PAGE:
Cost: Indians INR 35, Foreigners INR 500.

Red fort in Delhi


There you have it. I hope you enjoyed reading about my one-day Delhi tour. Are you inspired to visit some of these places? Or have you been to any of these already?

I would love any comments you may wish to leave in the box below.

Namaste.

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25 thoughts on “Delhi In A Day

  1. Amazing information for the one wishing to travel in India especially for the first time. Enjoy reading thanks. I like hiking and trekking on the adventures treks. Thank you so much for giving mind-blowing information about travel.

  2. Your tour looks like a similar one that I took a coupe of years ago, except we didn’t see the Lotus. That is a very beautiful building. I also love what it represents. It looks like from the photos that you got to see a lot of these without tons of crowds. Lucky you!

  3. This is a part of the world I know very little about when it comes to travel. I’ve always been interested in visiting Delhi and exploring India. Looks like a good itinerary and interesting info!

  4. I have to agree with you on traffic though!!! I have been there so many times, and people are really so calm and accepting of the road situation! I am not that patient lol. When I went there for a day, I only had time to see Qutub Minar and Lotus Temple.

  5. India is such an exciting country. I have heard and read so much about it. We even cook Indian sometimes.
    Unfortunately I have never managed to travel to India. Thanks for the inspiration!

  6. The driving looks just as I have read about… absolutely nuts! Sri Lanka is probably the closest I have seen to Delhi. It is one of my dreams to go to India and I think I would follow your one day tour exactly. Every single stop is so impressive and interesting. Saved for later!

  7. You had the same observations about the traffic in Delhi as I did in Lima, Peru. Nothing is minded, everyone does what they want, are emotionally attached to their horns yet no one gets upset and no one has a wreck. They’re too used to anything and everything. Our guide even said the only other place you would find traffic like in Lima was in India! Okay, but back on track…great highlights to hit if you only have one day. The architecture is so beautiful there and I would have to hit Lotus Temple and Humayun’s Tomb Complex first because they were my favorites on your list!

  8. Thanks for the great itinerary. I passed through Delhi years ago on my way to Agra but I did not get a chance to explore the city. I definitely want to see the beautiful Humayun’s Tomb Complex next time I am there.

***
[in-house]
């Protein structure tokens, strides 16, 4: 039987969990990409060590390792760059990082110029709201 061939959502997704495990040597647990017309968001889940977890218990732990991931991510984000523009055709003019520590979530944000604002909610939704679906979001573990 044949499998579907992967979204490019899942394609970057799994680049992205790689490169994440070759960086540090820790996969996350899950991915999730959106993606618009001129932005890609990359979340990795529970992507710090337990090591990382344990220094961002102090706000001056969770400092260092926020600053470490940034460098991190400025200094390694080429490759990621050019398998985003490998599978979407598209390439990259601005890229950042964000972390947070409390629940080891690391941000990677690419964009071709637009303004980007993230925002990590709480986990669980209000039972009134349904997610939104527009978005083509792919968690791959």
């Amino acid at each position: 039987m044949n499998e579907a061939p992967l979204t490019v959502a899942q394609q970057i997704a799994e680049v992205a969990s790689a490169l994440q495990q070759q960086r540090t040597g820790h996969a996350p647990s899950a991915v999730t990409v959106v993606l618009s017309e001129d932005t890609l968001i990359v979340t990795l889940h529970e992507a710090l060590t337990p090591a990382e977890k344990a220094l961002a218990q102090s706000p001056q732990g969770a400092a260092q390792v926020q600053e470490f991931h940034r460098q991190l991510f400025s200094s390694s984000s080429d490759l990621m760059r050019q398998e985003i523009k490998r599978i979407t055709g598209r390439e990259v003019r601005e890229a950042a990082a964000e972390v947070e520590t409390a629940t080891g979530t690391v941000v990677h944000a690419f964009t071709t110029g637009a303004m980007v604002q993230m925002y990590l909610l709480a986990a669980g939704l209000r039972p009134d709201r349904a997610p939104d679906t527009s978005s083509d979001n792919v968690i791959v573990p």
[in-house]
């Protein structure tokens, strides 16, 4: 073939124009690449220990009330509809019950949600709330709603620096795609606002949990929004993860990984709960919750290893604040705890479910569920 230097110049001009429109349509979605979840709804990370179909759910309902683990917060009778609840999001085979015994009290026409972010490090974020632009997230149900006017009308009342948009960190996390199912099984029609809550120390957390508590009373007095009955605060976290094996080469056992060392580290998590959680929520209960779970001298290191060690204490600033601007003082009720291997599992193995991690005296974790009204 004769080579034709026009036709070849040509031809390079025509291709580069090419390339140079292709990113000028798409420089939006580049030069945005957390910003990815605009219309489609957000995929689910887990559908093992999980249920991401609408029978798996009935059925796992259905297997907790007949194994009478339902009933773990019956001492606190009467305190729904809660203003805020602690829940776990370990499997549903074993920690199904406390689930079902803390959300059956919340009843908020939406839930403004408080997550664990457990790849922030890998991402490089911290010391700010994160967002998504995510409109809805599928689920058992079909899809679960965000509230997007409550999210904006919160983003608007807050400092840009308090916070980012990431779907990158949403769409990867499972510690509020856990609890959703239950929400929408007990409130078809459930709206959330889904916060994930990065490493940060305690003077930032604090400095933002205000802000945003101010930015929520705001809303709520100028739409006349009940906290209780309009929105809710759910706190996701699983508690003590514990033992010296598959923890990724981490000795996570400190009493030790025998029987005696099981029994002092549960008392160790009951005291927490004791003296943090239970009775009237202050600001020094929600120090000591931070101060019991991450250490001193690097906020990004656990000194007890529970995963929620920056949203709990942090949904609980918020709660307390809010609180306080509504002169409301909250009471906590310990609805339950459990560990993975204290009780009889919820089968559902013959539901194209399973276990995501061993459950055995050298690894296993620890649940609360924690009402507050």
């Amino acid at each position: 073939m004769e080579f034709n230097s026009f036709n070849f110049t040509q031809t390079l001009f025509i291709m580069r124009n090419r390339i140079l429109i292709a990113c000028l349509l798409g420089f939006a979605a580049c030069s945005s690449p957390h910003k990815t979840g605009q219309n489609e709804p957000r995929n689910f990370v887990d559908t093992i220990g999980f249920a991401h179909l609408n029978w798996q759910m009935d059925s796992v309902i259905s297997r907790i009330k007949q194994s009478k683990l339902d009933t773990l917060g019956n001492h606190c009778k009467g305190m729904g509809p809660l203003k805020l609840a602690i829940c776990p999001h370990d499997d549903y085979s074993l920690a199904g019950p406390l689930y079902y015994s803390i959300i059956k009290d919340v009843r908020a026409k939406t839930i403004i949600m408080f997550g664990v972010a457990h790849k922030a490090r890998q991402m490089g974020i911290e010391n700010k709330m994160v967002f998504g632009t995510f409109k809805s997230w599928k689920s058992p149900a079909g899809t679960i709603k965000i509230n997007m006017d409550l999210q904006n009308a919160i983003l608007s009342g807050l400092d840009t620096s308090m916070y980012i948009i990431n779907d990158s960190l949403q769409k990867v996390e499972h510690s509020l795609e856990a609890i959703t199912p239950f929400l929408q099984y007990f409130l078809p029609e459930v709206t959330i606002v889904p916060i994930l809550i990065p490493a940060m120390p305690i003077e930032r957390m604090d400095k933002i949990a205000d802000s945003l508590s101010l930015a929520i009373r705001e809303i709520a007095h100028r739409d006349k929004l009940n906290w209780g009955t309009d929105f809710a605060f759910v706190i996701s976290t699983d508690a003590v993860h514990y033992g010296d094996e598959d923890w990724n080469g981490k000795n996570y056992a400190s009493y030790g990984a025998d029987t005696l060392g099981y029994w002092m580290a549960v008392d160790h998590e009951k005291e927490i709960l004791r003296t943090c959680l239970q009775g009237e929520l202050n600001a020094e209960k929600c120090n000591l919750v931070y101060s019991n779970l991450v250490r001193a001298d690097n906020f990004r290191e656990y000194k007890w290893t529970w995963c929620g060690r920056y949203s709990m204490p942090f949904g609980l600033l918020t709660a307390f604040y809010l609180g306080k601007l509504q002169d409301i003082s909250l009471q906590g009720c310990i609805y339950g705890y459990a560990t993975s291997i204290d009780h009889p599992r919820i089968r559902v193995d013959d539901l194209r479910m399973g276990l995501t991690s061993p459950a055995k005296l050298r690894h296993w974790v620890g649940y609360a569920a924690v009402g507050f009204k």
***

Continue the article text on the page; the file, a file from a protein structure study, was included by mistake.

9. Great tips for Delhi, thanks for sharing! Wow, that picture of the traffic jams. I’ve never seen that many cars on one road. Like you said, how do they get anywhere on time?!

  10. Oh my, when I read the part about the traffic it brought back memories of my time in the Philippines bout 20 years ago. It was the exact same experience! So many cars and no rules but people seem to be just fine. I however thought I was going to die at any minute, lol. I would love to visit Delhi some day. The architecture of the Lotus Temple is gorgeous! I have not heard of this temple and didn’t’ realize it was a new addition to the area.

  11. I like how to say that Delhi traffic is an ‘orderly chaos ‘. I always say the same thing as I belong to Delhi. Humayun tomb complex is one of my favourite places in the city.

  12. Wow the Lotus building is like the Opera House isn’t it. I had seen it several times online but didn’t realise it was in Delhi. I have not made it to India yet. The heat and crowds both scare me a little lol. I will get there one day and this looks like a great mix of old and new.

  13. This is part of the world that I know little about. Hate to admit that, but your photos have intrigued me. It have heard that the culture of driving is not for the faint of heart. I am not sure if any other countries have a different entrance fee for locals and tourists. Interesting. It appears you have highlighted the key attractions and this would be a good guide to those who are planning a trip there.

  14. Note to self: do not even THINK about trying to drive in Delhi. Come to think of it, just being a passenger in the car with an expert local may stress me the heck out!

  15. Great post on Delhi! I’ve been to India a few times and absolutely love it! Some of the best Indian food I had was in New Delhi, oh how I wish I could be back there!

  16. To be honest I haven’t done much research on Delhi and couldn’t tell you what is there (as I look at other places in India I want to do), but after reading this, this has given me a good idea. Would love to check out the Red Fort as I am well into my history.